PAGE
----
"It's working!"--that's what the Reaganauts gleefully say about Reaganomics, claiming credit for the "sparkling" recovery in the economy that finally nudged the July unemployment rate under double digits, to 9.5 percent.

Baloney.

"We know that our economic policies are working, and they are getting Americans back on the job," Reagan allowed himself to boast. "We've turned the situation around and given the American people hope. There's one way we can tell our program is beginning to work: they don't call it Reaganomics any more."

Bullfeathers.

Yes, the economy at the moment is emerging from a deep recession. But it was a recession caused by Reaganomics --a combination of policies that leaves the nation facing huge budget deficits, high interest rates, a U.S. dollar so strong that it cuts export sales, and unemployment levels that are far too high.

This week, stirred into action by record Treasury borrowing, the major banks shattered Reagan's reverie with their boost in the prime rate to 11 percent. Interest rates have already moved up as much as two full points in the past three months. Mortgage rates have reversed a decline, and now hover at the 14 percent level, which is likely to kill off what had been an incipient housing boomlet.

If Reaganomics has done the magic job that White House hucksters tell us it has, why are financial markets so jittery? Wall Street's perceptive Sam Nakagama is blunt about it: there is now "a great unease"--arising in part from fears that this country may suddenly find itself in a shooting war in Central America, which will add dramatically to the budget deficits that Reagan and Congress refuse to tackle.

"The problem of high interest rates --and an overvalued dollar--arises from the attempt to combine large budget deficits with a slow-growth monetary policy," Nakagama wrote his clients. "When expensive aircraft carriers are employed to carry out 'gunboat diplomacy,' the debt markets get uneasy over the idea that they are being financed by issuing more IOUs."

According to a Washington Post- ABC News poll just published, a majority (52 to 46 percent) of citizens approve of the way Reagan is "handling the economy." Half of the respondents said the nation's economy is "getting better," and only 20 percent thought it "getting worse." These are better scores for Reagan than a year ago, when those percentages were approximately reversed. Significantly, the higher the income, the greater the approval for Reagan.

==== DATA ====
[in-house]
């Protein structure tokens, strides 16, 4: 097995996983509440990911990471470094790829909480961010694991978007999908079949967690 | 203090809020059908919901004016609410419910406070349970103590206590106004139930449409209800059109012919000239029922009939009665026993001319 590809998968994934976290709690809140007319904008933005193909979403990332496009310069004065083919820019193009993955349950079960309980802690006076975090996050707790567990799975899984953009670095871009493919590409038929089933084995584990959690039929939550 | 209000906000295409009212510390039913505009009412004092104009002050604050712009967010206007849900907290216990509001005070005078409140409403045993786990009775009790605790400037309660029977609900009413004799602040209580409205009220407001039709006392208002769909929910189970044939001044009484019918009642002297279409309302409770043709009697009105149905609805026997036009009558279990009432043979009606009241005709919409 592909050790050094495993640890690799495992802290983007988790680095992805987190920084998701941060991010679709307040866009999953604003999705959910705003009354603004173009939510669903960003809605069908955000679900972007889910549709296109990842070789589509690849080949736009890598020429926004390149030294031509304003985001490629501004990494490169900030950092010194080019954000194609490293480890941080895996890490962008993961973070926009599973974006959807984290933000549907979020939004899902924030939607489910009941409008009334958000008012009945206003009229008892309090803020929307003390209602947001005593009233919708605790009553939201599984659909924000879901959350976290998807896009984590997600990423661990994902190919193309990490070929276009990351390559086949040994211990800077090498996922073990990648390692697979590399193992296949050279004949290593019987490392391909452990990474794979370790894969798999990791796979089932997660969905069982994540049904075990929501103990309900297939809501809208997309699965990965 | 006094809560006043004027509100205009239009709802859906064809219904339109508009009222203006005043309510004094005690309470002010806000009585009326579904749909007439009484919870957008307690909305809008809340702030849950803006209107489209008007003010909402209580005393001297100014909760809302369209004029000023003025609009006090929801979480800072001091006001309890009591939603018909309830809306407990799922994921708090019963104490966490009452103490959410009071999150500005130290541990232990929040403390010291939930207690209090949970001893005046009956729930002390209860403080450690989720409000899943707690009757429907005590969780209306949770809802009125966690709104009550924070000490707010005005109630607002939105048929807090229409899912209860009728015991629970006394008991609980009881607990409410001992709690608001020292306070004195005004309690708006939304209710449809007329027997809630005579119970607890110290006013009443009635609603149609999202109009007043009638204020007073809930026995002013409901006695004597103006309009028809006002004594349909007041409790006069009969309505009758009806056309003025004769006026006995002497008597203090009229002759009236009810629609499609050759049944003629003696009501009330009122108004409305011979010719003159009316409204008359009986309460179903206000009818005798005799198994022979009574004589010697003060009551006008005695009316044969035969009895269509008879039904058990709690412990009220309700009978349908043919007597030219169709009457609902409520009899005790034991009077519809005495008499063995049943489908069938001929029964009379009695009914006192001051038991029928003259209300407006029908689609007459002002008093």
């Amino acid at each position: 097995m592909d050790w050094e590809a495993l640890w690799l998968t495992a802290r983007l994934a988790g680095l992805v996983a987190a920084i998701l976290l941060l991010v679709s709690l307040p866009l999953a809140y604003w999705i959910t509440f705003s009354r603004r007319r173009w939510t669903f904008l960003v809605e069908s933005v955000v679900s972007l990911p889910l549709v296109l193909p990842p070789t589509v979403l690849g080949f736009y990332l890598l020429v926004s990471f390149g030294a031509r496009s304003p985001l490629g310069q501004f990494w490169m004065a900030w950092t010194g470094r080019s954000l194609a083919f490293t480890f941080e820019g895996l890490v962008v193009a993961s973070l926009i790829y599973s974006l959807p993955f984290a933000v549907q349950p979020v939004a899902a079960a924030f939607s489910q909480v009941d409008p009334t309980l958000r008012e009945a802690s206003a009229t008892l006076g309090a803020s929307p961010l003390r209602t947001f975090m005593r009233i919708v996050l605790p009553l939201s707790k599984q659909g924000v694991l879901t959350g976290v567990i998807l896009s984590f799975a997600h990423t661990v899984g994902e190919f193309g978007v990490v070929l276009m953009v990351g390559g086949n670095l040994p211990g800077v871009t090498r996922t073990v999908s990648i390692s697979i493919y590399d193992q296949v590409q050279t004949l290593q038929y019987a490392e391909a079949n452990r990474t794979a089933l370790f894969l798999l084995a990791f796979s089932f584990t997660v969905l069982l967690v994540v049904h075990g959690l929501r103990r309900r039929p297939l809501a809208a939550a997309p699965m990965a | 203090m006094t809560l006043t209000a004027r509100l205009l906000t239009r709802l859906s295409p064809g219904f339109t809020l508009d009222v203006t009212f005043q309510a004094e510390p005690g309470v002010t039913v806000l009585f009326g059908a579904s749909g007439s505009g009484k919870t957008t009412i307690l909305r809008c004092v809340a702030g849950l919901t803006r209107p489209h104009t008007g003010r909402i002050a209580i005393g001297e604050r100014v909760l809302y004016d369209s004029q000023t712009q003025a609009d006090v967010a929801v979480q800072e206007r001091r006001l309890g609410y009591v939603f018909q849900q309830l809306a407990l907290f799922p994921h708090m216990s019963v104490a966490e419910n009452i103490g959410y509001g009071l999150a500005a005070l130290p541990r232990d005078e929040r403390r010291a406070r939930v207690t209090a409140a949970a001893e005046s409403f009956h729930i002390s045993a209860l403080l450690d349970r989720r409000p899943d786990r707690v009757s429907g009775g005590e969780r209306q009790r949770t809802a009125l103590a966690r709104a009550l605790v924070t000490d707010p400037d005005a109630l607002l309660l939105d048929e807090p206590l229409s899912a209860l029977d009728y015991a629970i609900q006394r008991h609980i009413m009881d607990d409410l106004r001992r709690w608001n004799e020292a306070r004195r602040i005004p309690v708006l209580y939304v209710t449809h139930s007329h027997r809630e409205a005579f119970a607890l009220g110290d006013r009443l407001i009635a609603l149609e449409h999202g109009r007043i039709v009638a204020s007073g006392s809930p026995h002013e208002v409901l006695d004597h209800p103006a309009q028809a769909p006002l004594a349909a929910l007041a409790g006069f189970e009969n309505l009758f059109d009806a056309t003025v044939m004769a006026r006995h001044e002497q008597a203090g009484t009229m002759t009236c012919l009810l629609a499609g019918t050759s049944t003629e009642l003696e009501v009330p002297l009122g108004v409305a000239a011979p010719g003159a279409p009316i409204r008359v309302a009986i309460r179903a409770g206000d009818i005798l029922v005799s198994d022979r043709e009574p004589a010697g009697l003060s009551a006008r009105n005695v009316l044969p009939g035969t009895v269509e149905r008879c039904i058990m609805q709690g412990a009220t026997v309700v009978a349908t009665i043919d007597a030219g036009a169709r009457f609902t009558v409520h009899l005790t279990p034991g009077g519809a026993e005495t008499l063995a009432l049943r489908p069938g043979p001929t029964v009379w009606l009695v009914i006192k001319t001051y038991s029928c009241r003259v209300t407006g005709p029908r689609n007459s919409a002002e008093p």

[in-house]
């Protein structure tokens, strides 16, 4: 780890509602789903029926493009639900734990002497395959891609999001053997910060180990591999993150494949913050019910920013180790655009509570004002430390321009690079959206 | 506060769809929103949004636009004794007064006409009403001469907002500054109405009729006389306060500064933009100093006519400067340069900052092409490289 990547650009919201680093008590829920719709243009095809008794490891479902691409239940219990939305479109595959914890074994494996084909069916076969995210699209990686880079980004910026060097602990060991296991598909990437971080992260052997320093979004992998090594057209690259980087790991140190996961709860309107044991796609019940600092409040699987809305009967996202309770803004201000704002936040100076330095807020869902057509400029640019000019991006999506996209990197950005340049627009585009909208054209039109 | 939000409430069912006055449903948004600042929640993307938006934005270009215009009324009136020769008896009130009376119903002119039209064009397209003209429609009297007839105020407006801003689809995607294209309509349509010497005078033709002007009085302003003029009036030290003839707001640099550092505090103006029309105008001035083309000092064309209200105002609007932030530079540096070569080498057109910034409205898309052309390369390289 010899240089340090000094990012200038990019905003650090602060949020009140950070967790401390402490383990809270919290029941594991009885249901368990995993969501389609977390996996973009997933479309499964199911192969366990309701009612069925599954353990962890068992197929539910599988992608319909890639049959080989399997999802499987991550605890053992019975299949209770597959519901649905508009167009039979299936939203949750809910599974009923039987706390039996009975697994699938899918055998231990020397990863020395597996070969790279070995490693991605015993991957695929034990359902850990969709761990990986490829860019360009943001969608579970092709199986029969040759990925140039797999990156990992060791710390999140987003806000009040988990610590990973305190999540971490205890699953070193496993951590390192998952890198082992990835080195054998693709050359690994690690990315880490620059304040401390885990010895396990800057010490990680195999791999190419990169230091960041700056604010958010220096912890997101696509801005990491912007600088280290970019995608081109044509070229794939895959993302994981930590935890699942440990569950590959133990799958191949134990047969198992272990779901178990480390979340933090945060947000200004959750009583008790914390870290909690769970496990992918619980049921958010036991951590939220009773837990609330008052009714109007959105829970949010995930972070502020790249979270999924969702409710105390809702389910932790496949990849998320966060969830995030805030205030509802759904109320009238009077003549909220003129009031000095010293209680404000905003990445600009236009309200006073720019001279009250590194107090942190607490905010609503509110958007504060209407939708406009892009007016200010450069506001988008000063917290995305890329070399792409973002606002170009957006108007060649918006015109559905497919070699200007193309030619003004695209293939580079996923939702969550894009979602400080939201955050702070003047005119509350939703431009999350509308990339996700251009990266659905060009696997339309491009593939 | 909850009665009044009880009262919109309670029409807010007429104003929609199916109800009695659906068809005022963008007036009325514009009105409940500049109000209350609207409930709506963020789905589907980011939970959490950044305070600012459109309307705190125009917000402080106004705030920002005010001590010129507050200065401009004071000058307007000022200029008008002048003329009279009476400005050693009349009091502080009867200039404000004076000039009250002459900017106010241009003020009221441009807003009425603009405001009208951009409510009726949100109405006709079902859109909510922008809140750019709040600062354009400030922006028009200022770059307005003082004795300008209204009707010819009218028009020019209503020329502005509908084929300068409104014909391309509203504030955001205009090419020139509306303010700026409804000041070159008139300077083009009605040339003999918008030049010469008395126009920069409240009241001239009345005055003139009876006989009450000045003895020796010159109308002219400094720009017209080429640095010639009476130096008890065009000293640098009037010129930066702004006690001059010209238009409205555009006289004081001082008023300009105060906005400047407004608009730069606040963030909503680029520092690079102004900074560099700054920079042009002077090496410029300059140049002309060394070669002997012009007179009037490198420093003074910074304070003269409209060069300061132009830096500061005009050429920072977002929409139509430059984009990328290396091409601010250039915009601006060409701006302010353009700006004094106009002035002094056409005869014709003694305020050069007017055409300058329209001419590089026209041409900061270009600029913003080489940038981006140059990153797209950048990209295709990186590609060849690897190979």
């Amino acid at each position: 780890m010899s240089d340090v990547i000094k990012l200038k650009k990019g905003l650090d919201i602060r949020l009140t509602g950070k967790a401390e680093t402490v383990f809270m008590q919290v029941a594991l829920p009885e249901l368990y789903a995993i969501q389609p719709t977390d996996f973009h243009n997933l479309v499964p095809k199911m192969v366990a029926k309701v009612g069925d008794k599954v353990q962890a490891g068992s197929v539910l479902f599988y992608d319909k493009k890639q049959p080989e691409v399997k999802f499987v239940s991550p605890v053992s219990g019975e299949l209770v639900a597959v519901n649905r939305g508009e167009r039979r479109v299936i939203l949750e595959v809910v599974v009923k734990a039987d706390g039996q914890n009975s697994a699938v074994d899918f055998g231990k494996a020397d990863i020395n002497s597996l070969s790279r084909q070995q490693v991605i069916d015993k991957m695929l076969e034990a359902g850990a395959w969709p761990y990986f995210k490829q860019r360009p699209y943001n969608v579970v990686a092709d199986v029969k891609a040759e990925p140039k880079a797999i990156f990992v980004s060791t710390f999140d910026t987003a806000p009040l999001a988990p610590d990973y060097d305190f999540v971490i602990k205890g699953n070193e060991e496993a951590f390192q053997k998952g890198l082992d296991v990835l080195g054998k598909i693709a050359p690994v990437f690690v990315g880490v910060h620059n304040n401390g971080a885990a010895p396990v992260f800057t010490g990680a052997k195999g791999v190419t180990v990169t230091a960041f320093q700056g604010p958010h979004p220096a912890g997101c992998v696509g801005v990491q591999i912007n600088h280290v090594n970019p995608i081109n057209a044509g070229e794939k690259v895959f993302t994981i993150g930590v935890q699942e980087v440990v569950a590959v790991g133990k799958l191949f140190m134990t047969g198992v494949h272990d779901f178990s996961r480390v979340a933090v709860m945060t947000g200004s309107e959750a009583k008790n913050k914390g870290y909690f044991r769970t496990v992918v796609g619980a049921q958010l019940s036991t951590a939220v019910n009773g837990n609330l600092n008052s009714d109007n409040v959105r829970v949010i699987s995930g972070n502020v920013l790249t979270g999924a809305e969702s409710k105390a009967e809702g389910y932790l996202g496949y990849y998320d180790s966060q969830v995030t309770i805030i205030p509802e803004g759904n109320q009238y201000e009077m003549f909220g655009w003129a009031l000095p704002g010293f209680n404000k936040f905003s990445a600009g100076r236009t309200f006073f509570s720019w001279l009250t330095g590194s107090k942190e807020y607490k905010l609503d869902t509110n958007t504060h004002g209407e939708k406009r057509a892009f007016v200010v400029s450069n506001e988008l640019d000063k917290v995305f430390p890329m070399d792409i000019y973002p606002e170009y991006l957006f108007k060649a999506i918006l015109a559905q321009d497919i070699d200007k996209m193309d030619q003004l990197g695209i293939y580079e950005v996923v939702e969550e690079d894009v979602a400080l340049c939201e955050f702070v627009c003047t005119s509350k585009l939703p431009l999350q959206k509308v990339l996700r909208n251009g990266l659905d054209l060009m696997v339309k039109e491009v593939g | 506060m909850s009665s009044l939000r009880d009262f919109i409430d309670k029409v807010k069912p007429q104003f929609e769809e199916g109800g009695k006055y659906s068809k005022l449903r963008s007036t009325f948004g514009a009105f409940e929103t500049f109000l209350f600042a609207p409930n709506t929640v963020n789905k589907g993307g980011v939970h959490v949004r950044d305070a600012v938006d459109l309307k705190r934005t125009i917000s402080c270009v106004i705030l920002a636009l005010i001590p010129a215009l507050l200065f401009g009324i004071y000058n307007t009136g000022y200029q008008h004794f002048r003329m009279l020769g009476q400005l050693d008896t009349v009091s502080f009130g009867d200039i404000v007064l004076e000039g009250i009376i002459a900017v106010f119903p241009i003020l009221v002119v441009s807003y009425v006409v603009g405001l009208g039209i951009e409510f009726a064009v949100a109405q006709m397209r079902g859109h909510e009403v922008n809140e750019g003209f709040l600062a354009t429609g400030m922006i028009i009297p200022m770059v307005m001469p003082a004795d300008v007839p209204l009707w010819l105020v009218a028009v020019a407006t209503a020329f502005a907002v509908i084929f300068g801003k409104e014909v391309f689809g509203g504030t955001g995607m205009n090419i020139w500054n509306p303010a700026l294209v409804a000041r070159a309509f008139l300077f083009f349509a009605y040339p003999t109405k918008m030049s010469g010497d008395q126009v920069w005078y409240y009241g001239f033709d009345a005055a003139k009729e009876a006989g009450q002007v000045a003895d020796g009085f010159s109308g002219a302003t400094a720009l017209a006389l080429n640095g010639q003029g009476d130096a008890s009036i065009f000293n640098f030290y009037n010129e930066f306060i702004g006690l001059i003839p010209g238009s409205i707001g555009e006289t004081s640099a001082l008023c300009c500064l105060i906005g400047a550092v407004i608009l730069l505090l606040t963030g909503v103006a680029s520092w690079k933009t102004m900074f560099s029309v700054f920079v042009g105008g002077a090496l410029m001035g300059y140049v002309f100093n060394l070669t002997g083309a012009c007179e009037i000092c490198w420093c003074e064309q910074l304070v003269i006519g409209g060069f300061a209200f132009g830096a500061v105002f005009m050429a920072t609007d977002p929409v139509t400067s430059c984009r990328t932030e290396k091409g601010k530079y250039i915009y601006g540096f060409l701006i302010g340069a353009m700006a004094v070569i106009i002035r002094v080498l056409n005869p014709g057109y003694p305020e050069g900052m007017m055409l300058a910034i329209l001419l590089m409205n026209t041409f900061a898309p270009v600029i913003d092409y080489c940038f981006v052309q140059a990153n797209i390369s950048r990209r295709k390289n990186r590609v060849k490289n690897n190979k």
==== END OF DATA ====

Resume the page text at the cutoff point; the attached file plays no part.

The poll doesn't indicate whether the public buys Reagan's claim that "Reaganomics is working." But only 14 percent thought on Aug. 1 that the recession is over, actually a slight decline from 18 percent in May.

It seems to me that while it is certainly standard political practice to claim credit for everything in sight-- even a moderate recovery whose duration and strength are yet to be tested-- it is not necessary for us non-politicians to give anything away to the politicians that they don't deserve. The public should hold its servants to higher performance standards.

And neither Reagan, nor Reaganomics, nor the Federal Reserve Board, nor Congress deserves any credit for this potentially frail recovery. Government policy exacerbated the recession by fiscal and monetary decisions that were contradictory, and the Fed in mid-1982 began to panic about the debt crisis at home and abroad, and therefore loosened the money strings to avert an international catastrophe.

By abandoning its rigid concentration on money growth targets, the Fed brought interest rates down, and that provided the lubricant for a modest industrial revival at home.

This withdrawal of the monetarist component of Reaganomics was supplemented by a turnaround on tax policy in 1982. Led by establishment Republican senators, Congress took back about $100 billion of Reagan's original tax giveaways. Without that, the enormous federal deficits would have been even farther out of whack, and the Fed would not have been able to launch its easy- money rescue of 1982.

By the same token, what the Fed giveth, the Fed can take away, and Chairman Paul A. Volcker has warned more than once in the past few weeks that the administration's inattention to the deficits brings a "day of reckoning" closer. The bulk of the tax cut is still in place. Tax indexation is still scheduled for 1986. Only token cuts have been made in the huge defense spending programs.

The boost in the prime rate this week could be the tip of the iceberg. So Reagan and his political advisers should quit kidding us--and themselves. We will still be under the influence of Reaganomics so long as the budget deficits are there. Any way you slice it, it's still Reaganomics. And it's not working.